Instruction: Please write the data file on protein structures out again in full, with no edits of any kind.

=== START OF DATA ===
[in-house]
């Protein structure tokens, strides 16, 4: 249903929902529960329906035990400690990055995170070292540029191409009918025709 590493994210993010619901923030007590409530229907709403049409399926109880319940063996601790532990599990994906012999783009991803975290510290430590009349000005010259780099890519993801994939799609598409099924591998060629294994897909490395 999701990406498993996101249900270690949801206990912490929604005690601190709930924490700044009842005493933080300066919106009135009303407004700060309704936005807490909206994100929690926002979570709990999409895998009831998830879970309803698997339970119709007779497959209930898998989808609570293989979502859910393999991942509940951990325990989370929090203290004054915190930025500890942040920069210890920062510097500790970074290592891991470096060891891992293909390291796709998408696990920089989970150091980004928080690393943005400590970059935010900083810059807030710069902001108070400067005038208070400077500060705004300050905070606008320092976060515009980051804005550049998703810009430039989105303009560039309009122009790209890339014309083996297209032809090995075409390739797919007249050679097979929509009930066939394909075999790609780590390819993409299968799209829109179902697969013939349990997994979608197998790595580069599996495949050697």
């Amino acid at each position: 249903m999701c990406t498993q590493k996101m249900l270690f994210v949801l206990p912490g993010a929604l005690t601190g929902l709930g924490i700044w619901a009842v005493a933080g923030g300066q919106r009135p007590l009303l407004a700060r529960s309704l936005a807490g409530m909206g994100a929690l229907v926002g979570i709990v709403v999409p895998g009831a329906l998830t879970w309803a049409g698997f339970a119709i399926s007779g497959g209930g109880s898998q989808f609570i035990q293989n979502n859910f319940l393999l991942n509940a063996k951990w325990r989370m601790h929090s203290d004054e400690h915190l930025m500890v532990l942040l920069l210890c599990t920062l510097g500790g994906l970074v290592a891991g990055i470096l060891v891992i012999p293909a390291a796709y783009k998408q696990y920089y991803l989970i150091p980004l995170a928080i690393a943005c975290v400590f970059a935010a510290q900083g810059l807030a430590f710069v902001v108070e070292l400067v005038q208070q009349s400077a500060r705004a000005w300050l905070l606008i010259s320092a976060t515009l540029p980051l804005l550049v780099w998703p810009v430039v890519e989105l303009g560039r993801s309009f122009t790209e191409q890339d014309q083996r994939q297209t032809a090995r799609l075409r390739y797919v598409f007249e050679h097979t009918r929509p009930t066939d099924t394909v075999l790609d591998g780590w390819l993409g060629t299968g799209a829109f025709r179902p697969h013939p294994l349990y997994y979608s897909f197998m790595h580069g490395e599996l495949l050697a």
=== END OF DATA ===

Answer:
[in-house]
């Protein structure tokens, strides 16, 4: 249903929902529960329906035990400690990055995170070292540029191409009918025709 590493994210993010619901923030007590409530229907709403049409399926109880319940063996601790532990599990994906012999783009991803975290510290430590009349000005010259780099890519993801994939799609598409099924591998060629294994897909490395 999701990406498993996101249900270690949801206990912490929604005690601190709930924490700044009842005493933080300066919106009135009303407004700060309704936005807490909206994100929690926002979570709990999409895998009831998830879970309803698997339970119709007779497959209930898998989808609570293989979502859910393999991942509940951990325990989370929090203290004054915190930025500890942040920069210890920062510097500790970074290592891991470096060891891992293909390291796709998408696990920089989970150091980004928080690393943005400590970059935010900083810059807030710069902001108070400067005038208070400077500060705004300050905070606008320092976060515009980051804005550049998703810009430039989105303009560039309009122009790209890339014309083996297209032809090995075409390739797919007249050679097979929509009930066939394909075999790609780590390819993409299968799209829109179902697969013939349990997994979608197998790595580069599996495949050697």
């Amino acid at each position: 249903m999701c990406t498993q590493k996101m249900l270690f994210v949801l206990p912490g993010a929604l005690t601190g929902l709930g924490i700044w619901a009842v005493a933080g923030g300066q919106r009135p007590l009303l407004a700060r529960s309704l936005a807490g409530m909206g994100a929690l229907v926002g979570i709990v709403v999409p895998g009831a329906l998830t879970w309803a049409g698997f339970a119709i399926s007779g497959g209930g109880s898998q989808f609570i035990q293989n979502n859910f319940l393999l991942n509940a063996k951990w325990r989370m601790h929090s203290d004054e400690h915190l930025m500890v532990l942040l920069l210890c599990t920062l510097g500790g994906l970074v290592a891991g990055i470096l060891v891992i012999p293909a390291a796709y783009k998408q696990y920089y991803l989970i150091p980004l995170a928080i690393a943005c975290v400590f970059a935010a510290q900083g810059l807030a430590f710069v902001v108070e070292l400067v005038q208070q009349s400077a500060r705004a000005w300050l905070l606008i010259s320092a976060t515009l540029p980051l804005l550049v780099w998703p810009v430039v890519e989105l303009g560039r993801s309009f122009t790209e191409q890339d014309q083996r994939q297209t032809a090995r799609l075409r390739y797919v598409f007249e050679h097979t009918r929509p009930t066939d099924t394909v075999l790609d591998g780590w390819l993409g060629t299968g799209a829109f025709r179902p697969h013939p294994l349990y997994y979608s897909f197998m790595h580069g490395e599996l495949l050697a």